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The Ledger
107 S. Christian Ave.
Moundridge, Kansas 67107
(620) 345-6353


This Week's Issue:

October 19, 2017 The LedgerOctober 19, 2017 The Ledger

Children Build, Design In Kick-Off SRP Event

Posted 7/13/2017

ELLA Schrag, age 9, creates a structuring using marshmallows and pieces of dry spaghetti during the kick-off event for the Moundridge Public Library’s Summer Reading Program Friday, July 7, at the Pine Village Wellness Center.ELLA Schrag, age 9, creates a structuring using marshmallows and pieces of dry spaghetti during the kick-off event for the Moundridge Public Library’s Summer Reading Program Friday, July 7, at the Pine Village Wellness Center.By Randy Fogg

The Ledger Staff

MOUNDRIDGE – Children showed plenty of creativity skills as they were involved in several activities to learn basic engineering practices and environmental stewardship during the kick-off event for the Moundridge Public Library’s Summer Reading Program (SRP) Friday, July 7, at the Pine Village Wellness Center.

Moundridge USD 423 teachers Adam and Jill Robb led the children in the opening event. SRP is geared toward children in preschool to those completing eighth grade.

The Robbs’ program allowed children to build, create, design and explore at seven stations.

Library Director Jill Stern said there were 64 children registered for the reading program, which has the theme “Build A Better World.”

“We’re having a great time,” Stern said. “Adam is great with kids. He had an idea of what he wanted to do when he agreed to do it.”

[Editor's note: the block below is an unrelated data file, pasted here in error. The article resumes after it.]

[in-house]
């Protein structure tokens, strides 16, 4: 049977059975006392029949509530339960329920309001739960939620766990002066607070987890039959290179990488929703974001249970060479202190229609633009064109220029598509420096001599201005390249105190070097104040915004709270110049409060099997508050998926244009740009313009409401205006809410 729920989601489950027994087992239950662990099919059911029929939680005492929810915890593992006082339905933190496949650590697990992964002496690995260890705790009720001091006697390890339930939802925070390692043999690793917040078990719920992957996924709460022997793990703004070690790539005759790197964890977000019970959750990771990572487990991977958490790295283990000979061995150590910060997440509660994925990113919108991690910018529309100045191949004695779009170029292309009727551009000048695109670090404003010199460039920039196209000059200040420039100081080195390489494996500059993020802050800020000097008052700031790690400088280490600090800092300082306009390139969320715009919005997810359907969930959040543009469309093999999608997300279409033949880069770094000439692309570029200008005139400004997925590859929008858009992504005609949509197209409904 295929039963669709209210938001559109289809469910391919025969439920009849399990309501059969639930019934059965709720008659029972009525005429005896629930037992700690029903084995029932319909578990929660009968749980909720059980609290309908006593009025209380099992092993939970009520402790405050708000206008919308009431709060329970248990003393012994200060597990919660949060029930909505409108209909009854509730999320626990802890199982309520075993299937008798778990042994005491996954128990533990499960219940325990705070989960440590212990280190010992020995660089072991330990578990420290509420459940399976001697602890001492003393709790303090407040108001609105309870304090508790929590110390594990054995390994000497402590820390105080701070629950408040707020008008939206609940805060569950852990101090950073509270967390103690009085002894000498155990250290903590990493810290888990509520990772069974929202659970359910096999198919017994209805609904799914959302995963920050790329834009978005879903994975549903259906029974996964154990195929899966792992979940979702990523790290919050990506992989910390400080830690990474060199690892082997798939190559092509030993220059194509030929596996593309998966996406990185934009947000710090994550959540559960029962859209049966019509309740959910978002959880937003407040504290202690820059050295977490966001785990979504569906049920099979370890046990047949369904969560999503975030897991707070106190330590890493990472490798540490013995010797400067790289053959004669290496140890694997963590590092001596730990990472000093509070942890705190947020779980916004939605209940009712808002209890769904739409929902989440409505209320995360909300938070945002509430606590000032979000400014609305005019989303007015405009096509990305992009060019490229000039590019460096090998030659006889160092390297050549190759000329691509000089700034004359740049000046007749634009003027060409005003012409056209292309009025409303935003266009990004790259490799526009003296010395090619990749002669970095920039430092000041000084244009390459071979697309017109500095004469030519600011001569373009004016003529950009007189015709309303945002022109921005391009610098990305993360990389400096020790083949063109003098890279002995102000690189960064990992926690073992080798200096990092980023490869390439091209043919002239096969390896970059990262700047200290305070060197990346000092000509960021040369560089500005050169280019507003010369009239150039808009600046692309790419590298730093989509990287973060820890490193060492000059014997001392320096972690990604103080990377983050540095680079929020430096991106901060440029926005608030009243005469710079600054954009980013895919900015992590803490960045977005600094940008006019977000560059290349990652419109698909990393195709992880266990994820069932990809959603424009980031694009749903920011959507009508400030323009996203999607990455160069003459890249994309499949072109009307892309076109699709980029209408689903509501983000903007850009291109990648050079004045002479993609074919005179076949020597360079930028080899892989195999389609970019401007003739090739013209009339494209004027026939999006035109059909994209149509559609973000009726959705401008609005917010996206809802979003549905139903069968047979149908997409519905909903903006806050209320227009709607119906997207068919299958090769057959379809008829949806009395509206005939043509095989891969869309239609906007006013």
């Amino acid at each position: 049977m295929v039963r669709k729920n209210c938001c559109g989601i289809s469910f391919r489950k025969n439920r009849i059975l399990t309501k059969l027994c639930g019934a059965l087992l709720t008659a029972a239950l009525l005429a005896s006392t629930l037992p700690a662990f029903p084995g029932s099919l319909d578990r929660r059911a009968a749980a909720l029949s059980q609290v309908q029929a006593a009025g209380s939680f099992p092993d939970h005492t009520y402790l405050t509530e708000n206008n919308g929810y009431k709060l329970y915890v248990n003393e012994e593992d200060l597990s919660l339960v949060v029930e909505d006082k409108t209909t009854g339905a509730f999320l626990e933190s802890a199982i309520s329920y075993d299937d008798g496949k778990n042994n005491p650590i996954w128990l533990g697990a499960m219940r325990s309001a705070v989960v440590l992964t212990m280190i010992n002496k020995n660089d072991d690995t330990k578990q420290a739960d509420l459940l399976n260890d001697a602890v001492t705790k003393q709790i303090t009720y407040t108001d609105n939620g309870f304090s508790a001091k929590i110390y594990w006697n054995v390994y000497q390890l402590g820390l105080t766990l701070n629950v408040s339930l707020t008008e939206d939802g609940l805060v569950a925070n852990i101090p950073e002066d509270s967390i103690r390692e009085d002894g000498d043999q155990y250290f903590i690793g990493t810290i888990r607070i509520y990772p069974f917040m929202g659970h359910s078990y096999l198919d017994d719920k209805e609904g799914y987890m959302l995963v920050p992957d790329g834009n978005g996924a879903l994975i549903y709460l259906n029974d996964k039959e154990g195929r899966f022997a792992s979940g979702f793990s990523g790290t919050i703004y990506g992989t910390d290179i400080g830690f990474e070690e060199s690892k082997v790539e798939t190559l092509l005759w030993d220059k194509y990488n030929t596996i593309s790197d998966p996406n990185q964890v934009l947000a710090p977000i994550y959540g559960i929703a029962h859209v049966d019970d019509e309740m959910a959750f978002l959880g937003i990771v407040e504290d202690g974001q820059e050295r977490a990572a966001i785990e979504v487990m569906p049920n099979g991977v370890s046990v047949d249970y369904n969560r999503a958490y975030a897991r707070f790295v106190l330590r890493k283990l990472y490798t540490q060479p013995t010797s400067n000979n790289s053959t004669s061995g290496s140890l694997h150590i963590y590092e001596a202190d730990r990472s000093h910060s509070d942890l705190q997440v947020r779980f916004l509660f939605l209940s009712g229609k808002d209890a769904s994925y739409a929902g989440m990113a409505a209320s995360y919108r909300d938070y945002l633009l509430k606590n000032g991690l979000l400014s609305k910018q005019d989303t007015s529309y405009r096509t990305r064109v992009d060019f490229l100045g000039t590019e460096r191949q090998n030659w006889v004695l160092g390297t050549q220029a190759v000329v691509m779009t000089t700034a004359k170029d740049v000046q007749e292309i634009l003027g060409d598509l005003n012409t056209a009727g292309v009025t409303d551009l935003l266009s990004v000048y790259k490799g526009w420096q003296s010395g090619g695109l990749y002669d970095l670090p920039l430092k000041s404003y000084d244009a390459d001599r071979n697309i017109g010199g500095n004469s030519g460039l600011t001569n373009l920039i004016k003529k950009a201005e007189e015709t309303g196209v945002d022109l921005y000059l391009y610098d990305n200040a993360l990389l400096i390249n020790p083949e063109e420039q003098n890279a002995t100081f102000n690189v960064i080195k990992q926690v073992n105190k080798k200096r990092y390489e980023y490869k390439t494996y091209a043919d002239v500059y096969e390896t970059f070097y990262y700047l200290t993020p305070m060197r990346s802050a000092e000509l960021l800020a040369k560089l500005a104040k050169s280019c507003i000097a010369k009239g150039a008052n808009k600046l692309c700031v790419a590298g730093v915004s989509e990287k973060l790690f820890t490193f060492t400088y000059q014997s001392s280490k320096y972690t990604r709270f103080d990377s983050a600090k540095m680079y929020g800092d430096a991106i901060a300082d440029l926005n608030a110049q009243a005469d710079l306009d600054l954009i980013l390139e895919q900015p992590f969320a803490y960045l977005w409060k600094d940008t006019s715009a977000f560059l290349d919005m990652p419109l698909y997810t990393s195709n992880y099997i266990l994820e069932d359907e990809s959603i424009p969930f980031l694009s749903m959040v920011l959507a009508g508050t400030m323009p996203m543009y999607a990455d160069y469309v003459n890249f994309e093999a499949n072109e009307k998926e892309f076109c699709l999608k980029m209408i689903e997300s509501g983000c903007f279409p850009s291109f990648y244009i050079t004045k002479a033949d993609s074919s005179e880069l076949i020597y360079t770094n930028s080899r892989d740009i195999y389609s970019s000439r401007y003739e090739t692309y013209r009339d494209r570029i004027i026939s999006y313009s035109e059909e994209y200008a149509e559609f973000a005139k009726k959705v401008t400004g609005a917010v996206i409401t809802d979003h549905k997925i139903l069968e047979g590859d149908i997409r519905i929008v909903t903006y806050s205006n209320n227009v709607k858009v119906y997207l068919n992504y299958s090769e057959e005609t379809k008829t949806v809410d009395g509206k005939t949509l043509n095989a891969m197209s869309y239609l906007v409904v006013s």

Adam Robb stressed to the children that they should use their creativity and it was a chance to explore ideas.

“There are no right answers and that’s the cool thing,” Adam Robb told the children.

One station involved an egg drop. They had to work with a partner. They were given 20 straws, one meter of tape and an egg. The idea was to build something to protect the egg when it was dropped from a stepladder.

“Hopefully some will survive,” Adam Robb said.

Mac Unruh and Lucas Beasley worked together.

They put a couple of straws on each end of the egg and taped several straws together to attach to the egg. They wanted that end to go down first when it was dropped.

“This will allow air to go into the straw,” Beasley said. “Hopefully, it will slow it down. We will see.”

Unruh said, “I’ve done something like this before. We had a box we could put the egg in.”

The boys said they were confident their device would work.

However, none of the children were able to keep their egg from breaking.

“It was too spread out,” Beasley said.

At another station, children used marshmallows and dried pieces of spaghetti to build a tower.

“I like to build things,” Ella Schrag, age 9, said. “I’ve done it before.”

Schrag said she usually builds with Tinker Toys.

Eli Williams, age 6, went to the paper airplane station. After he completed the plane, Williams tried it out.

“Yeah, it went pretty fair,” Williams said after watching his plane travel 15 feet.

Williams said it was the first time he had made a paper airplane.

Adam Robb showed children how to make a paper helicopter, after making a couple of cuts to the paper.

Robb also dropped a couple of the paper helicopters from the stepladder after the egg drops were done. The helicopters would gently rotate down to the ground.

The other stations Robb set up were plant flowers in a plastic cup; use Play-Doh to make objects such as a snake, rosebud and rocket ship; build with super size Legos or with wooden blocks.

“You can do anything like this at home,” Robb said. “You all have the skills to make this a better world.”

The reading program will last for seven weeks.

The program will conclude at 10 a.m., Friday, Aug. 18, at the wellness center. Wichita’s Exploration Place will bring six hands-on stations for participants to experience engineering, biotech, sustainability and energy-themed activities.

 

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Inman’s E-Community Loan Program Receives $100,000

Posted 7/13/2017

RATZLAFFRATZLAFFBy Randy Fogg

The Ledger Staff

INMAN – The Inman Entrepreneurship Community loan program applied for and received an additional $100,000 to assist a local business, Inman Chamber of Commerce President Bob Ratzlaff said.